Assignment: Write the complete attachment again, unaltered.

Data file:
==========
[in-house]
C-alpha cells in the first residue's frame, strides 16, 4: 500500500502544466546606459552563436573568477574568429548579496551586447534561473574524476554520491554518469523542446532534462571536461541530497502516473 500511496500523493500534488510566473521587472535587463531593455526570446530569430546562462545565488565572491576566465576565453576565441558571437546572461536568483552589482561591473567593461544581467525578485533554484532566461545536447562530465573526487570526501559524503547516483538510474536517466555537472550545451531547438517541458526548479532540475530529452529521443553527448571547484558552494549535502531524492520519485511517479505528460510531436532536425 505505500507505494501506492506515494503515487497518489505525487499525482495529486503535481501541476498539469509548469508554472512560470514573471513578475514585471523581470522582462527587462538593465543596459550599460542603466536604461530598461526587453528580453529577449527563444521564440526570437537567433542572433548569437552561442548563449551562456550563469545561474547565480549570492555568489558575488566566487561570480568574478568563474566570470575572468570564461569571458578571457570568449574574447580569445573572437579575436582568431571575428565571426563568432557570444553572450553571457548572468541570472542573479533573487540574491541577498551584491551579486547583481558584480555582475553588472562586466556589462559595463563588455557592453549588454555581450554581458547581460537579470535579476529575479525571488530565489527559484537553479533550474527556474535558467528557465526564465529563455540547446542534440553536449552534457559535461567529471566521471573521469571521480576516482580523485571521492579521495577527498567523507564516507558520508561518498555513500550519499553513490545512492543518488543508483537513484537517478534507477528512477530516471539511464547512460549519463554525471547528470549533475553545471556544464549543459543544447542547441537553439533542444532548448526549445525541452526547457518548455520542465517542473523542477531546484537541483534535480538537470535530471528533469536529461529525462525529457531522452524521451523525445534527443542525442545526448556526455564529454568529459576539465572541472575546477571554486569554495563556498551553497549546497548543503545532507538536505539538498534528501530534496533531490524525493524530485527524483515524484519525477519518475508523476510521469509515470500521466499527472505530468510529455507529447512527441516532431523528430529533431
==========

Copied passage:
[in-house]
C-alpha cells in the first residue's frame, strides 16, 4: 500500500502544466546606459552563436573568477574568429548579496551586447534561473574524476554520491554518469523542446532534462571536461541530497502516473 500511496500523493500534488510566473521587472535587463531593455526570446530569430546562462545565488565572491576566465576565453576565441558571437546572461536568483552589482561591473567593461544581467525578485533554484532566461545536447562530465573526487570526501559524503547516483538510474536517466555537472550545451531547438517541458526548479532540475530529452529521443553527448571547484558552494549535502531524492520519485511517479505528460510531436532536425 505505500507505494501506492506515494503515487497518489505525487499525482495529486503535481501541476498539469509548469508554472512560470514573471513578475514585471523581470522582462527587462538593465543596459550599460542603466536604461530598461526587453528580453529577449527563444521564440526570437537567433542572433548569437552561442548563449551562456550563469545561474547565480549570492555568489558575488566566487561570480568574478568563474566570470575572468570564461569571458578571457570568449574574447580569445573572437579575436582568431571575428565571426563568432557570444553572450553571457548572468541570472542573479533573487540574491541577498551584491551579486547583481558584480555582475553588472562586466556589462559595463563588455557592453549588454555581450554581458547581460537579470535579476529575479525571488530565489527559484537553479533550474527556474535558467528557465526564465529563455540547446542534440553536449552534457559535461567529471566521471573521469571521480576516482580523485571521492579521495577527498567523507564516507558520508561518498555513500550519499553513490545512492543518488543508483537513484537517478534507477528512477530516471539511464547512460549519463554525471547528470549533475553545471556544464549543459543544447542547441537553439533542444532548448526549445525541452526547457518548455520542465517542473523542477531546484537541483534535480538537470535530471528533469536529461529525462525529457531522452524521451523525445534527443542525442545526448556526455564529454568529459576539465572541472575546477571554486569554495563556498551553497549546497548543503545532507538536505539538498534528501530534496533531490524525493524530485527524483515524484519525477519518475508523476510521469509515470500521466499527472505530468510529455507529447512527441516532431523528430529533431